tagGay MaleI Saw Daddy Blowing Santa Claus

I Saw Daddy Blowing Santa Claus

byandtheend©

Son sees his father having gay sex with Santa Claus.

Because of what I saw Christmas morning, now every time I hear, I Saw Mommy Kissing Santa Claus, I substitute Daddy for Mommy and kissing with blowing. That song has new meaning for me, after I saw my Dad blowing Santa Claus. A true vindication, it was shocking, revealing, and comical. Let me start from the beginning.

I never had a close relationship with my Dad. I was a disappointment to him, maybe because I wasn't much of an athlete and never participated in team sports. A man's man, my Dad was an ex-Marine and he has the tattoos to prove it. Once a Marine, always a Marine. Only, now that I know my Dad's secret, don't ask, don't tell applied to him all of his life.

My Dad was a big time basketball, baseball, football, and hockey fan and he watched all the games, both college and professional, as if he was playing them. Not into jocks, unless they were naked and gay like me, I'd rather stay in my room and read, write poetry, or play my guitar. I was the type of kid who didn't have a lot of friends, but the ones that I had were close ones, loyal, real, and true. Lucky in that regard, most kids have only one best friend, I had five.

"My little treasure," is what my Mom called me, when hugging me.

Little Treasure was a good name for a girl, but not for a boy.

"He's sensitive," is how my Dad snidely described me, when pushing me away.

Already, by inferring that I was inferior because I was gay, my dad was setting the stage for my emotional, dysfunctional development with his caustic and mean spirited, drunken remarks.

My Dad was a drinker and I can't remember ever seeing my Dad without a beer in his hand. When I think of my Dad, I think of him being drunk, abusive, and angry. Consequently, I more feared him than loved him. The only child, you'd think he'd treat me better than he did, but he didn't and I have the physical and emotional scars to prove it.

After putting up with his bad behavior for too many years, the hurtful things he said to the my Mom and me and the physical abuse he subjected us to, especially when he was drunk, my Mom finally threw him out of the house, when I was in junior high school. Puberty was not the best time to be without a father, as I was having my own personal, unresolved problems with my sexual identity and it would have helped to have a male figure for guidance and understanding. Still, without a doubt, my home life was much better with my Dad not there. Only, now alone, my Mom fell in a deep depression, a funk that remained with her, until the day she died.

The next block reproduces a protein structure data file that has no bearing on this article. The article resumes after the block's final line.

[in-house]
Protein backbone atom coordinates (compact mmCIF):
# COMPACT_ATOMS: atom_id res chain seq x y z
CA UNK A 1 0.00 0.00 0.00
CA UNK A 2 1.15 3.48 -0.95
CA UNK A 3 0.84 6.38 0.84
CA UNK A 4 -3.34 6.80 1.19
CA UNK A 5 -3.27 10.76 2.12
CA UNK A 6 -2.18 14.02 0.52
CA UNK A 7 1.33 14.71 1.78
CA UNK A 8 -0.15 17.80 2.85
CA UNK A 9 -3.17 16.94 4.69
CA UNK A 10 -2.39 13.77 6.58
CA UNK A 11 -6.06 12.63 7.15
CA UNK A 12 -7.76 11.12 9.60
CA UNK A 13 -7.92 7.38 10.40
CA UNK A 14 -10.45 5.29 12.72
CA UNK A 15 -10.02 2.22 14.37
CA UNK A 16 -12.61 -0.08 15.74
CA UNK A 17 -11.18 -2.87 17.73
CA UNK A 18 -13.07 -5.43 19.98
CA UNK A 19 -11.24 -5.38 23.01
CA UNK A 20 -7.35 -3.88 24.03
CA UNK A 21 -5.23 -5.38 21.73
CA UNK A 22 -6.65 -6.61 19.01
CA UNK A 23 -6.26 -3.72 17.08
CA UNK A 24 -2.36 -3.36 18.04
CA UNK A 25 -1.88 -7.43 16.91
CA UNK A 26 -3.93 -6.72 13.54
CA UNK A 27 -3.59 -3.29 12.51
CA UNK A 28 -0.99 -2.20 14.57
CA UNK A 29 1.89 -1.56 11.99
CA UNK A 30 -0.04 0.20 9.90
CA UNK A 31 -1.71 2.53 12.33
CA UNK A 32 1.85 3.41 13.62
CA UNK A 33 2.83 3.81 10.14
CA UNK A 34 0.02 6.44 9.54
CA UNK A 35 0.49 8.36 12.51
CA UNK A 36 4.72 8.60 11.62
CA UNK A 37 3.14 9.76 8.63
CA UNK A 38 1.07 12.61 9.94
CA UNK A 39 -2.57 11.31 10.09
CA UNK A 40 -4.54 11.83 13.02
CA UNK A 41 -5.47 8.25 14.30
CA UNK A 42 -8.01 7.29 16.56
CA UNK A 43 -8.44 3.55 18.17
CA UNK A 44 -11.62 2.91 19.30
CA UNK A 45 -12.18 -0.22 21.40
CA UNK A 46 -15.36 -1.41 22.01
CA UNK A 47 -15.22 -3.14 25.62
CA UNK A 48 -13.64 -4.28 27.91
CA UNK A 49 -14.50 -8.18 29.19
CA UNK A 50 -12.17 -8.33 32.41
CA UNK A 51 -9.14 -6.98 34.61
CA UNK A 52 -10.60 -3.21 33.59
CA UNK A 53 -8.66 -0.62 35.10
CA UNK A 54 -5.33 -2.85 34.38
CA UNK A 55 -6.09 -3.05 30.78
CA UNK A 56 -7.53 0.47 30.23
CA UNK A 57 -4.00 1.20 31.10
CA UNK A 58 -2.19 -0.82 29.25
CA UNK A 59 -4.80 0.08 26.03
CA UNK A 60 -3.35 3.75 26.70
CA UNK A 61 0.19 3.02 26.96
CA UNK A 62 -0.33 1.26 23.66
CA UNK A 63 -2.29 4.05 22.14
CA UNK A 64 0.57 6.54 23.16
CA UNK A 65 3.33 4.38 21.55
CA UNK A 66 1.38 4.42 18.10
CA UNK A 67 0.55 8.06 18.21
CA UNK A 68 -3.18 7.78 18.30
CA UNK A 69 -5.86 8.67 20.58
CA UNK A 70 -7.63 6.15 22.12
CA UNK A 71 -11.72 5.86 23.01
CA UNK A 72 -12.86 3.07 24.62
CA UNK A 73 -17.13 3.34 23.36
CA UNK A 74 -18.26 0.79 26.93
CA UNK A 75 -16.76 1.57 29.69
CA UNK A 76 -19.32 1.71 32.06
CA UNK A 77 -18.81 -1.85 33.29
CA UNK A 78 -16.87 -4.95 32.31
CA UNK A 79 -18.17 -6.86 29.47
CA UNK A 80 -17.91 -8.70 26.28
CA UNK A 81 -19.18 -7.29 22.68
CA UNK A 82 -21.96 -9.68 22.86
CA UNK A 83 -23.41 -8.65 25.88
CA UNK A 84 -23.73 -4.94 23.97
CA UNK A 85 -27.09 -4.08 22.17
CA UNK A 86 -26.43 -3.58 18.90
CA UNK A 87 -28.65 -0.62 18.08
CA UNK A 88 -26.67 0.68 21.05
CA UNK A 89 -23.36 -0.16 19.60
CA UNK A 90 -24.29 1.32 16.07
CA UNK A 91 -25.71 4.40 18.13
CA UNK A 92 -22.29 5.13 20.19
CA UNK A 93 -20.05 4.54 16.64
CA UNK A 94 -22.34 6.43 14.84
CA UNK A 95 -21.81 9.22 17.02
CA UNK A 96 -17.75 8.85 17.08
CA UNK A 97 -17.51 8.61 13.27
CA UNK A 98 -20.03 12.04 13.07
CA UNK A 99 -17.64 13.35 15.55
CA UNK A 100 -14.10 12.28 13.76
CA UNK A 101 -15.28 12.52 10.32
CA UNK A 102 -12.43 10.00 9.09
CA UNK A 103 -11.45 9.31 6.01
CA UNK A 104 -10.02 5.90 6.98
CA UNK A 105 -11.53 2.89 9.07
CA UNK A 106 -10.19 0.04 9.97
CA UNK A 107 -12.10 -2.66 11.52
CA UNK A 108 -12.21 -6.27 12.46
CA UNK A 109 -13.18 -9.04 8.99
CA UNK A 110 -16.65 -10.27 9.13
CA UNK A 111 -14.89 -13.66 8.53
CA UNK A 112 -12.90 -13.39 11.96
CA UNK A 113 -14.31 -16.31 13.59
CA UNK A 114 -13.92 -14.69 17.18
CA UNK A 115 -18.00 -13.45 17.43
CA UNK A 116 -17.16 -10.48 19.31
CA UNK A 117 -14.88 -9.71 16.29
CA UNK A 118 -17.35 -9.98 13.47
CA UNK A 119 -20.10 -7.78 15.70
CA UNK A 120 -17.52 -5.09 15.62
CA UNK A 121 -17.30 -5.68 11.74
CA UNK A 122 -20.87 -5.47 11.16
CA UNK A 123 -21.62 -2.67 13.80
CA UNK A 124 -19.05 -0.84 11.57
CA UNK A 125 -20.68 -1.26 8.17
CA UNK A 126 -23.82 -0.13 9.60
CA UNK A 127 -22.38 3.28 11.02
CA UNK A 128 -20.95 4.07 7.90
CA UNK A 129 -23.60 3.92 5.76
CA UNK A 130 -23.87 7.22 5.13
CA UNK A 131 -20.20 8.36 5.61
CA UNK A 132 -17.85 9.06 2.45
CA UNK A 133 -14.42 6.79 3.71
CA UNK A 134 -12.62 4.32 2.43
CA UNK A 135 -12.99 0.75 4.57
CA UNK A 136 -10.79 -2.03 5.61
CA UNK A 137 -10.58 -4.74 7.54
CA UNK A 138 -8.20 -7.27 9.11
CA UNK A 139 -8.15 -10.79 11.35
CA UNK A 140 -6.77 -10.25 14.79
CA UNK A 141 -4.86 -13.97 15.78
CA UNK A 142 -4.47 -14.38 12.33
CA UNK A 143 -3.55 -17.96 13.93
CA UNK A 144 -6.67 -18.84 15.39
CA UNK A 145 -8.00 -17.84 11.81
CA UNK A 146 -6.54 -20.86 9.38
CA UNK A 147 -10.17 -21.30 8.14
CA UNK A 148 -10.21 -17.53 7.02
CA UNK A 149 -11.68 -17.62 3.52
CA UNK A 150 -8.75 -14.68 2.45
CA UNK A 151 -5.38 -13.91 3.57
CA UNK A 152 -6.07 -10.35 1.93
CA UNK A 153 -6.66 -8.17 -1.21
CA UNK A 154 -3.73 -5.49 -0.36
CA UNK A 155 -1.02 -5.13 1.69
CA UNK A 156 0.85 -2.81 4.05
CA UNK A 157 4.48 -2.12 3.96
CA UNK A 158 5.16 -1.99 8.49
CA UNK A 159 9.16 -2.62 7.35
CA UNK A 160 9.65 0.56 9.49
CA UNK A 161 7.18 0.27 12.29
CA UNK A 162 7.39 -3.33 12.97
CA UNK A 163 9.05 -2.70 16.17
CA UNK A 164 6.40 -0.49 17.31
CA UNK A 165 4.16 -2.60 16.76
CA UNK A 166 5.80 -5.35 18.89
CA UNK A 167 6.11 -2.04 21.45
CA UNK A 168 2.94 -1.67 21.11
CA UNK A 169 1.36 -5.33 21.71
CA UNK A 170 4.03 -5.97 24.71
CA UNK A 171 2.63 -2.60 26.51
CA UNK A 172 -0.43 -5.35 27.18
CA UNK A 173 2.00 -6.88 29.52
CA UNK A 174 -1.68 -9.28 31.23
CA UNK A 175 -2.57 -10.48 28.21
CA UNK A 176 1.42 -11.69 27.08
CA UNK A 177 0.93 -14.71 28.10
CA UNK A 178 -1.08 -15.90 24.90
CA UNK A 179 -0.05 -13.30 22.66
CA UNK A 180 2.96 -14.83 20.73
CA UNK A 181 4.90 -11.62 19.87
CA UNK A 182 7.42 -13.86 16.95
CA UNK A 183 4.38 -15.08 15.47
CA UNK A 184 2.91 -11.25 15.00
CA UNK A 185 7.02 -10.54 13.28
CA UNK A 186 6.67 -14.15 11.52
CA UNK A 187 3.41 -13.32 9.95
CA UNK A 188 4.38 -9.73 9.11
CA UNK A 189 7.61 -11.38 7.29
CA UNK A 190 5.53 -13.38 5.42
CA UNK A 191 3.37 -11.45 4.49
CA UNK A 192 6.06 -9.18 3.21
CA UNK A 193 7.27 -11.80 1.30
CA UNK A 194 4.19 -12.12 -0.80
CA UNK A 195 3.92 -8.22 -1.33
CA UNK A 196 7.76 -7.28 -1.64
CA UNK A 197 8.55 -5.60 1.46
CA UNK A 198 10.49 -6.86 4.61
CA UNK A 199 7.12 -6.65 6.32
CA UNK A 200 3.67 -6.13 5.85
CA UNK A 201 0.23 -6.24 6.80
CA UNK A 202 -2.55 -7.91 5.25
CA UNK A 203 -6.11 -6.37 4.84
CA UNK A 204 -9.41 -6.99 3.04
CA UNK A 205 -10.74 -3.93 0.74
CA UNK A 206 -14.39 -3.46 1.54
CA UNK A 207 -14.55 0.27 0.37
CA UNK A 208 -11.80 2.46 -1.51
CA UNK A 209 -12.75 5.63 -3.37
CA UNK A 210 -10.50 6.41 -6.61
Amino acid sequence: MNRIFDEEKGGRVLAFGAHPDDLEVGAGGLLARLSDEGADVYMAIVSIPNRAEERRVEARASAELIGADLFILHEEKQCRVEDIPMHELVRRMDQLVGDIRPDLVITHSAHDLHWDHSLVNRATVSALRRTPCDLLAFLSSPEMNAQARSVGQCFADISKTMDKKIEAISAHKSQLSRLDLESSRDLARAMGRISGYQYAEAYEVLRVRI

She stopped cleaning the house and cooking. She'd just go to work and, once home, she'd sit on the sofa, smoke cigarettes, drink highballs, and watch TV all night. After a while, I just stayed in my room occupying my time with homework and video games. Knowing there wasn't going to be any supper, I ate whatever I could find during the day, usually junk food, which caused me to gain weight. Then, when it was apparent that she wasn't going to do it, I started cleaning the house, doing the laundry, and cooking whatever I could. I turned into a regular Felix Unger.

With no one to talk to about guy stuff, or gay stuff, for that matter, except for my friends, a time before bullying laws, my Dad wasn't there to protect me from the bullies that chased me home from school every day. If they weren't calling me fatso, they were calling me homo. Finally, in college, after losing the weight and dating a few women, I was never excited about women in the way that I was aroused by my male friends. It was then that I determined that I was gay. I couldn't imagine the shit storm I'd have to put up with if my Dad was still living with my Mom and me and he suspected that I was gay. Back then, I'd never tell him. That's for sure.

It had been ten years, since I saw my Dad and I missed him. Even though my Dad was mean and abusive to me, when I was growing up, he was still my Dad and I needed to have him in my life. I always wished I had some kind of relationship with him, even now, so many years later. Maybe it would have been different if I had a brother or a sister, but it was only my Dad, my Mom, and me. That was the extent of my family. Yeah, definitely, if I had an older brother, I probably wouldn't have felt so disconnected in missing having a father figure in my life.

My Dad wouldn't even allow me to have a dog growing up. After my Mom kicked out my Dad, I figured I could at least have a dog then, but my Mom didn't want the extra care of a dog with me being in school all day and her working. Without doubt, I think a dog would have helped me get through those troubled teenage years. I needed to have something to love and to feel that loved and needed me. I was always bringing home stray dogs, but my Mom wouldn't allow me to keep any of them.